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Hartford, CT Property Owner Agrees to $240,000 Settlement in Lead Paint Disclosure Case

Release Date: 10/04/04
Contact Information:

Contact: Peyton Fleming, EPA Press Office (617-918-1008)

For Immediate Release: October 4, 2004 Release # 04-10-03

BOSTON – The U.S. Environmental Protection Agency today announced that the owner and rental agent of Clemens Place, a 500-unit residential housing complex in Hartford, CT, has agreed to pay a $45,000 fine and undertake environmental projects worth $195,000 to settle claims that it failed to provide tenants required information regarding the possible presence of lead paint in their buildings.

According to EPA’s New England office, Intown West Associates, Limited Partnership and Intown Management Corporation, the owner and rental agent for the Clemens Place complex in Hartford, violated the federal Residential Lead-based Paint Hazard Reduction Act by failing to follow its rules requiring disclosure of lead hazards to prospective tenants. The violations took place at Clemens Place between September 2000 and September 2002.

“Lead paint is still one of the most serious and avoidable public health threats for children in New England,” said Robert W. Varney, regional administrator of EPA’s New England Office. “Property managers and property owners have an important role in preventing lead poisoning and need to follow all lead paint disclosure requirements so that families are aware of potential lead hazards.”

Varney added that the owner and property manager in this particular case deserve credit for addressing the violations “very, very quickly” after they were made aware of them. The violations were discovered in September 2002 during an EPA inspection.

According to the settlement, the two Intown entities will spend a total of $195,000 to test for, remove or encapsulate lead paint hazards in all of its residential units at Clemens Place, in addition to paying the fine. The companies also agreed to remove or encapsulate lead paint hazards at a day-care center in New Haven, CT that does not have the financial means to conduct this work itself.
Intown Management will continue to monitor the condition of its properties and to remove lead paint problems, where necessary. The company's employees will also take a lead-safe work practices training course to make sure they are using a lead-abatement plan properly. The plan also includes long-term maintenance procedures that need to be followed.

The settlement stems from the following allegations against the companies as a result of the September 2002 inspection:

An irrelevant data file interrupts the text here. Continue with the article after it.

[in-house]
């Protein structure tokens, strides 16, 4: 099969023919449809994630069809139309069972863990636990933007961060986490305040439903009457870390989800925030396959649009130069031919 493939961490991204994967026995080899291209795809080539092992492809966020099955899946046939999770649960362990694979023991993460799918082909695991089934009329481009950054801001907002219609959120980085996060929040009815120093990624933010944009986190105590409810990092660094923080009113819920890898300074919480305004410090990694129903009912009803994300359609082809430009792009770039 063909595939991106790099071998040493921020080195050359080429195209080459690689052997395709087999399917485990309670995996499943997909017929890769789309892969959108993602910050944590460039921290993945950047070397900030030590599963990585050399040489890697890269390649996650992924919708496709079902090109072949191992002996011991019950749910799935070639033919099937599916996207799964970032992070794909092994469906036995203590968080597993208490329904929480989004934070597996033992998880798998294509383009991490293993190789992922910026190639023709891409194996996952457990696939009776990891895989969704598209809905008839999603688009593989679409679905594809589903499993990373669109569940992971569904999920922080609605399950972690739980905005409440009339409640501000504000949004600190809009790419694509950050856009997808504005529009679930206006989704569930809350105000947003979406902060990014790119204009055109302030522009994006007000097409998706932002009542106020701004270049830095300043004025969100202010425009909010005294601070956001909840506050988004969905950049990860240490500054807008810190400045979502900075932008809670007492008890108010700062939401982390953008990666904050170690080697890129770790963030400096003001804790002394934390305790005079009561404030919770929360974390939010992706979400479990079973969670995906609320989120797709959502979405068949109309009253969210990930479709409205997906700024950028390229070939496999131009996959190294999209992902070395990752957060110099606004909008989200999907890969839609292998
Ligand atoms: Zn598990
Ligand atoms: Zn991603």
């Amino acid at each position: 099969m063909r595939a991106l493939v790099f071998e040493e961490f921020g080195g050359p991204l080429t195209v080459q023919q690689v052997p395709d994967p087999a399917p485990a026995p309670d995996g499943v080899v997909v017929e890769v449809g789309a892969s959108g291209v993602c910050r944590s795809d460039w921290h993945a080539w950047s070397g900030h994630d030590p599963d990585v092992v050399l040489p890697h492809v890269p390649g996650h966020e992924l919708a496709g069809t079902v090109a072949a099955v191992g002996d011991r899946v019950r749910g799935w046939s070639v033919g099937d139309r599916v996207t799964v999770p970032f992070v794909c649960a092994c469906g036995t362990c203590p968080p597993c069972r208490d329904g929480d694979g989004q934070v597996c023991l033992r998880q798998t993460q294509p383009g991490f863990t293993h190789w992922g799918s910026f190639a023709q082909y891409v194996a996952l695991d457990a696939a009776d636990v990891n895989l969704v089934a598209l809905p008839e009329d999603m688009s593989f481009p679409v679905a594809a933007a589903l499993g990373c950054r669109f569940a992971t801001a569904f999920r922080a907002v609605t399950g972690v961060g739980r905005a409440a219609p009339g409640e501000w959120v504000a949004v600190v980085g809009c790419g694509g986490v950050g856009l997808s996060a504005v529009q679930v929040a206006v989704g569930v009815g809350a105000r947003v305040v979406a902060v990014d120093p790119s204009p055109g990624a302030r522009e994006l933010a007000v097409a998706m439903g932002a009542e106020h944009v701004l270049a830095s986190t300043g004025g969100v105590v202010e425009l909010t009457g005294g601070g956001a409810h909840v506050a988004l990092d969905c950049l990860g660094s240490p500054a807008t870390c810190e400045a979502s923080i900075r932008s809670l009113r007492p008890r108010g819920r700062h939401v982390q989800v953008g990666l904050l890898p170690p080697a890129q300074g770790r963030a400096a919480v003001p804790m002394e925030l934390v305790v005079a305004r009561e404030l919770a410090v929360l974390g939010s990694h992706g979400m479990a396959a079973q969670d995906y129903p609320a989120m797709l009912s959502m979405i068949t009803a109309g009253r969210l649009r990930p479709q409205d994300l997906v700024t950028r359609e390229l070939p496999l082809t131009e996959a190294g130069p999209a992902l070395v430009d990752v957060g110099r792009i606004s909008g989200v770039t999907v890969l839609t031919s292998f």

• failure to provide tenants an EPA-approved lead hazard information pamphlet before leases were signed;
    • failure to provide tenants lead warning statements in leases;
    • failure to provide statements disclosing the presence of known lead-based paint and/or lead-based paint hazards, or indicating no knowledge of the presence of lead-based paint and/or lead-based paint hazards in the target housing;
    • failure to provide a list of records or reports on lead-based paint and/or lead-based paint hazards in the housing, or failure to indicate that no such list exists.
The case is among more than a dozen lead-related civil and criminal cases EPA New England has taken since launching an initiative to make sure landlords, property owners and property managers are complying with federal lead disclosure laws. The initiative has included more than 150 inspections around New England, as well as compliance assistance workshops.

Federal law requires that sellers and landlords selling or renting housing built before 1978 must: provide an EPA-approved lead hazard information pamphlet, called "Protect Your Family from Lead in Your Home"; include lead notification language in sales and rental forms; disclose any known lead-based paint and lead-based paint hazards in the living unit; and provide available records to prospective buyers or renters, prior to signing purchase and sale contracts and lease documents.

If not detected early, children with high levels of lead in their bodies can suffer from brain and nervous system damage, slowed growth, hearing problems, and behavior and learning problems. Adults with high lead levels can suffer from difficulties during pregnancy, high blood pressure, nerve disorders, memory problems and muscle and joint pain.

For more information on lead paint disclosure requirements and other issues regarding lead, visit the agency’s web site at

Related Information:
Internet Training Course: Lead Safety for Remodeling, Repair, and Painting (EPA HQ)
Lead Poisoning, Lead Paint, etc.
Lead Paint Enforcement Program
Lead Paint Disclosure Rules